The uprooted of Bhutan
Unbecoming Citizens: Culture, Nationhood and the Plight of Refugees from Bhutan by Michael Hutt; Oxford University Press, New Delhi, 2003; pages xx + 308, Rs.595.
HUMAN rights, democratic accountability, good governance. These buzzwords and phrases, these normatively desired requirements of a fair and equitable social order, have for long masked a multitude of sins. More brazenly than ever before, they are now a convenient and cynical rationale for a variety of agendas of recolonisation (`regime change’) at work all over the so-called post-colonial world. The scepticism implied in the prefix to that modish usage, `post-colonial’, which like so many other theories of knowledge is itself a construct of colonial ideologues, is intended.
Colonialism has never become past history, thus necessitating and justifying a `post-colonial’ perspective. Recolonisation of areas of vital material concern to colonialism and imperialism was inherent in the very process of decolonisation, in the deals and the compromises that were part of that process. In some cases, mostly in Africa and most blatantly and tragically in the former Belgian Congo, recolonisation virtually accompanied the process of decolonisation. Those events of 1960-61 in Central Africa now appear in retrospect to mark the beginnings of this simultaneous process of decolonisation and recolonisation. The consequences are there for all to see. In cases where physical re-occupation of an erstwhile colony was neither desirable nor necessary, the process has been marked by some subtlety and circumspection.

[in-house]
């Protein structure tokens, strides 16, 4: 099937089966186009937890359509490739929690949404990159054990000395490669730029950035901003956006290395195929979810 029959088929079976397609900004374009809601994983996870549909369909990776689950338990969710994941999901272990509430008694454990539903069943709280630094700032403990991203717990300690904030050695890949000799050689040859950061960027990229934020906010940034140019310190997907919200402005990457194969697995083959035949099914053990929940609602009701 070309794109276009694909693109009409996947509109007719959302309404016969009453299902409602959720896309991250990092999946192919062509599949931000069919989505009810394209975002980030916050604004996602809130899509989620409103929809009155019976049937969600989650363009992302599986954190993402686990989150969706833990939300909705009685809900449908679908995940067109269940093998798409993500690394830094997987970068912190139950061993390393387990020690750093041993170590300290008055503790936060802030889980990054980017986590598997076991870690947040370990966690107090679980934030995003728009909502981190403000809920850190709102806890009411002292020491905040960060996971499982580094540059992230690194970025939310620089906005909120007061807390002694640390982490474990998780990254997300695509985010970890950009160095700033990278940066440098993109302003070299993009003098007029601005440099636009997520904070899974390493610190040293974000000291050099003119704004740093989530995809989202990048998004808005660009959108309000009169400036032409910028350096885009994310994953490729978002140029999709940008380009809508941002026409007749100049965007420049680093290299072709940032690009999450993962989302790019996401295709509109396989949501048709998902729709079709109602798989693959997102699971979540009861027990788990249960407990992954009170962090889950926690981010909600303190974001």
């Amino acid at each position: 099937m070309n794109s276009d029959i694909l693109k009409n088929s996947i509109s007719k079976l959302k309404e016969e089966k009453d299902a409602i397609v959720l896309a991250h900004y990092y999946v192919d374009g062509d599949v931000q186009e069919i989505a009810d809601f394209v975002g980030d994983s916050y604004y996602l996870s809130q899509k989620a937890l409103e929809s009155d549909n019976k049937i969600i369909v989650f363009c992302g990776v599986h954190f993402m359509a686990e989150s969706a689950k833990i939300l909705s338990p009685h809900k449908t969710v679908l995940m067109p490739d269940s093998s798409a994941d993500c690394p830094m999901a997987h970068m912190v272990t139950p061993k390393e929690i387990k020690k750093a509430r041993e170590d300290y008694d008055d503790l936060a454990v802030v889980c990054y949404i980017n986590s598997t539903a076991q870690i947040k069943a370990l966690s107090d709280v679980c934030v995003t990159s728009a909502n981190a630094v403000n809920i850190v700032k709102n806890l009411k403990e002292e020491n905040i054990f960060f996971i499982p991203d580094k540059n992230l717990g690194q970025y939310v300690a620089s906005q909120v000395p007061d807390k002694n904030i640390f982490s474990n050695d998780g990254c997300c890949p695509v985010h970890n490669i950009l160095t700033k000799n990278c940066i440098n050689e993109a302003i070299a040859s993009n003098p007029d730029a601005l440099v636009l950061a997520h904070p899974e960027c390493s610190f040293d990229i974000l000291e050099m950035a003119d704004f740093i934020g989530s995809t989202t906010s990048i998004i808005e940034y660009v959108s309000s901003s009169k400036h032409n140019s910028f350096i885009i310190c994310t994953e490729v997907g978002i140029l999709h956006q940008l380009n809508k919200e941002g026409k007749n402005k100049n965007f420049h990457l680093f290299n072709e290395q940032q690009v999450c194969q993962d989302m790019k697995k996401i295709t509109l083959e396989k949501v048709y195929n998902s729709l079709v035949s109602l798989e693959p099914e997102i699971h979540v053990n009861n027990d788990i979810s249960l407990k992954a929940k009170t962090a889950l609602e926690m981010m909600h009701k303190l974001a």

Iraq is only the latest adventure of this kind, but certainly is not going to be the last irrespective of how this misadventure will shape. Iran is being prepared, along with a whole slew of listed `rogue states’, with Zimbabwe added to the Lord High Executioner’s List. Other countries are being cajoled, with barely concealed threats of being included in that list of `rogue states’, to join as auxiliaries and mercenaries to `stabilise’ the process of recolonisation – and promises of rewards for those who obey. Ask not which country is being readied for such democratic rescue from tyranny, for every country in the so-called Third World is a potential recipient of such attentions.